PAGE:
Jennifer Hoffman is an Associate Professor of Physics at Harvard University. She uses scanning probe microscopy techniques to image and manipulate the electronic and magnetic properties of exotic materials such as high-temperature superconductors and topological insulators. The macroscopic properties of these materials, which determine their utility in future technologies, derive from poorly understood nanoscale processes. Hoffman explores these nanoscale processes by, for example, imaging the scattering of electron waves off single atom defects or manipulating single quanta of magnetic flux.
After completing a BA at Harvard (1999), a PhD at the University of California in Berkeley (2003), and brief postdoctoral work at Stanford, Jennifer has been on the faculty at Harvard since 2005. She is the recipient of the PECASE (Presidential Early Career Award in Science & Engineering), the NSF Career Award, the Sloan Fellowship, and the Radcliffe Fellowship. She is also an excellent teacher and mentor, who has won the Spark Award “for inspiring the next generation of women in science”, the Fannie Cox Award for “outstanding teaching in introductory science courses,” and the Roslyn Abramson Award for “excellence and sensitivity in teaching undergraduates.”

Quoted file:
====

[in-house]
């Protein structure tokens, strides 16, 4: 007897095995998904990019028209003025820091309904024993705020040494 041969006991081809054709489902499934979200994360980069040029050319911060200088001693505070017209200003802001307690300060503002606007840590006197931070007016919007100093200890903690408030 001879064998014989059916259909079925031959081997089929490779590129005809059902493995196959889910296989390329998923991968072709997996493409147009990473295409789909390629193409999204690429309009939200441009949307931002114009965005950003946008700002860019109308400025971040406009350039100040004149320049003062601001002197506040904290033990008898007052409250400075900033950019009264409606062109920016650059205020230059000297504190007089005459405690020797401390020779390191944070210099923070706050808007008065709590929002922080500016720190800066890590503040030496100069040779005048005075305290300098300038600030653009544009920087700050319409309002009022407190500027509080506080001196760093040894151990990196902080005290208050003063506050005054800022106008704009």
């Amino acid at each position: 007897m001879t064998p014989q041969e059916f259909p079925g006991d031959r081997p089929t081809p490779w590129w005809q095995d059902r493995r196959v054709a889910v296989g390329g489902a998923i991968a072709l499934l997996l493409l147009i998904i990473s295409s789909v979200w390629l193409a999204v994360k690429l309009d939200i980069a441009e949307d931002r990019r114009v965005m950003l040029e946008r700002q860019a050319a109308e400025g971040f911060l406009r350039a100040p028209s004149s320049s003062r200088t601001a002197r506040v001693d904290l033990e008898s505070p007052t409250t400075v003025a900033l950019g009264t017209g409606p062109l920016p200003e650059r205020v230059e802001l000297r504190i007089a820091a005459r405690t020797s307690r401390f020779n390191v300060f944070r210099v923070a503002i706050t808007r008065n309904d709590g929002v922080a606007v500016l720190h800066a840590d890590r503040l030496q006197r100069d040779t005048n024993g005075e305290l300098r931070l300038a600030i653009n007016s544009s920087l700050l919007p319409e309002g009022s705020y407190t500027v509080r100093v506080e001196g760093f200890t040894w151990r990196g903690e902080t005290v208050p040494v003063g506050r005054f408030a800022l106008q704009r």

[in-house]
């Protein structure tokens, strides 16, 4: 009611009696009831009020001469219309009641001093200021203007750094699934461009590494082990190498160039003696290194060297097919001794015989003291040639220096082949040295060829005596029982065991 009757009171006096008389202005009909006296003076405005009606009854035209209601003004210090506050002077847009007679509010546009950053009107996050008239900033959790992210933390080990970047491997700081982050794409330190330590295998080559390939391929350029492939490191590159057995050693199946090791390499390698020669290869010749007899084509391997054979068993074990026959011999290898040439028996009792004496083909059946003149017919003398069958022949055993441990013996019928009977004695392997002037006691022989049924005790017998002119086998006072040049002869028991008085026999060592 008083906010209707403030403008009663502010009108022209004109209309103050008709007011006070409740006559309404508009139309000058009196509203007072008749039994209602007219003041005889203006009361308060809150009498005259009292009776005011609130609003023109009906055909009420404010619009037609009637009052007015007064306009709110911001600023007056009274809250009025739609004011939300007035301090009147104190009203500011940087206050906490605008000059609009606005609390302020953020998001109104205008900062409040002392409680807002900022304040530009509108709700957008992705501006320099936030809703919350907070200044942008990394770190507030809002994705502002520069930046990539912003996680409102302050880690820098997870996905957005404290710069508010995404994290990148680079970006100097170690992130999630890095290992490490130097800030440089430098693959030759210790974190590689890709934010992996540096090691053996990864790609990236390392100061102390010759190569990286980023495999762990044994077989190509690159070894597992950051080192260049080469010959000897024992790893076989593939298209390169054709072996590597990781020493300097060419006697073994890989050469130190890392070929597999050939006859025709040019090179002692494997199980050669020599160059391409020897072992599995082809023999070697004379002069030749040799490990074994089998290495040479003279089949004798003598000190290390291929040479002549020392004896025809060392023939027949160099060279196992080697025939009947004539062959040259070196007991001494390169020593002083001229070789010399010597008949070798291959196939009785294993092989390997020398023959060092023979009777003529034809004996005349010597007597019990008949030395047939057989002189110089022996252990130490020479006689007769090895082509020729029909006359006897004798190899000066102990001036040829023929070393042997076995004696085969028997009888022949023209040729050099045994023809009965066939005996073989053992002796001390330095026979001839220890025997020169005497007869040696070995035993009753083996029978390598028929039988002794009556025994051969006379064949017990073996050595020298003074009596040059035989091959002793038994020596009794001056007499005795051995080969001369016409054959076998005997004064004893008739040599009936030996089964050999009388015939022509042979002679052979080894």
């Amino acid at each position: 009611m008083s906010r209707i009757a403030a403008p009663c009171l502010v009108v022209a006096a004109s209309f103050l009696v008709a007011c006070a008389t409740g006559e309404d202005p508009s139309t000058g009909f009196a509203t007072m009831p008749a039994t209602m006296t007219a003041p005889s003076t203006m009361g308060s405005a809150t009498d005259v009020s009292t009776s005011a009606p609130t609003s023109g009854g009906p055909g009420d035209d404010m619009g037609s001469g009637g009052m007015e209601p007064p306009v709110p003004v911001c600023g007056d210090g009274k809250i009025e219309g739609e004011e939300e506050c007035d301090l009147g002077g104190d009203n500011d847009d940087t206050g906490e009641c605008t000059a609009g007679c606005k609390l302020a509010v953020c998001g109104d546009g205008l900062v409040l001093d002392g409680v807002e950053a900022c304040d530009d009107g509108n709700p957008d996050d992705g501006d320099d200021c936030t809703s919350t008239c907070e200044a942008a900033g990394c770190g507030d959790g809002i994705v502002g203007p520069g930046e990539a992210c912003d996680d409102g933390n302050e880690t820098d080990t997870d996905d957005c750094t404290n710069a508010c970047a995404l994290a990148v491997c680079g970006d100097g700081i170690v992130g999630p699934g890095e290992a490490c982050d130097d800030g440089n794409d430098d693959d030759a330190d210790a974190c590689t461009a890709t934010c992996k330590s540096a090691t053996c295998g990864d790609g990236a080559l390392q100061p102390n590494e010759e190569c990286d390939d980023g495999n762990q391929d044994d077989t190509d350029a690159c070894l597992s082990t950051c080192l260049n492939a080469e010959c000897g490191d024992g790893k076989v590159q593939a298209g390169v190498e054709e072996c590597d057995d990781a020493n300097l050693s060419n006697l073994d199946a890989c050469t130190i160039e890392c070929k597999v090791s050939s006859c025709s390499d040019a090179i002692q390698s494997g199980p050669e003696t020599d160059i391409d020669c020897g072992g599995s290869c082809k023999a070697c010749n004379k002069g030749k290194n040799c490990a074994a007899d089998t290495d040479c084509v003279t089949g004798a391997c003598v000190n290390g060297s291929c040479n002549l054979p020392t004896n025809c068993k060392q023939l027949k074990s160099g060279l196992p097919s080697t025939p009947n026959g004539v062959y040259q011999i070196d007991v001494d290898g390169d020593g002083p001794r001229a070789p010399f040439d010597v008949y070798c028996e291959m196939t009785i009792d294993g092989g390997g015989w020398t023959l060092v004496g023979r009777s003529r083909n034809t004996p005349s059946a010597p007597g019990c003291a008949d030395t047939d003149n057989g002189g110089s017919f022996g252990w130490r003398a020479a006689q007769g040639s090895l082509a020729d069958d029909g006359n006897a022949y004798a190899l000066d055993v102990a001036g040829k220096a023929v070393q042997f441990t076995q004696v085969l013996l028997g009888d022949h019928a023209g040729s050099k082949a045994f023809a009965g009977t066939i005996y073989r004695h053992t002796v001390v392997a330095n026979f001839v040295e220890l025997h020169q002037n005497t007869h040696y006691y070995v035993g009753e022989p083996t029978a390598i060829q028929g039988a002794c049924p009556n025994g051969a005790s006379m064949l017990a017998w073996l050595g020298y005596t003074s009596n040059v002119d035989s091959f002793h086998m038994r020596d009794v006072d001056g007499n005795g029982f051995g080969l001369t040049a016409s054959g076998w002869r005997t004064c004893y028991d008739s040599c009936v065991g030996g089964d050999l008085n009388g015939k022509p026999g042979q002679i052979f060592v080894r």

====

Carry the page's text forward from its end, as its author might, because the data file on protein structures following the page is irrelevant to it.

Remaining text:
Jennifer is also a competitive long-distance runner, who has finished an Ironman, several 100-mile trail races, and several 24-hour running events. Her fastest 100-mile time is just under 19 hours, and her best 24-hour run was over 126 miles (that's 100 miles + a marathon).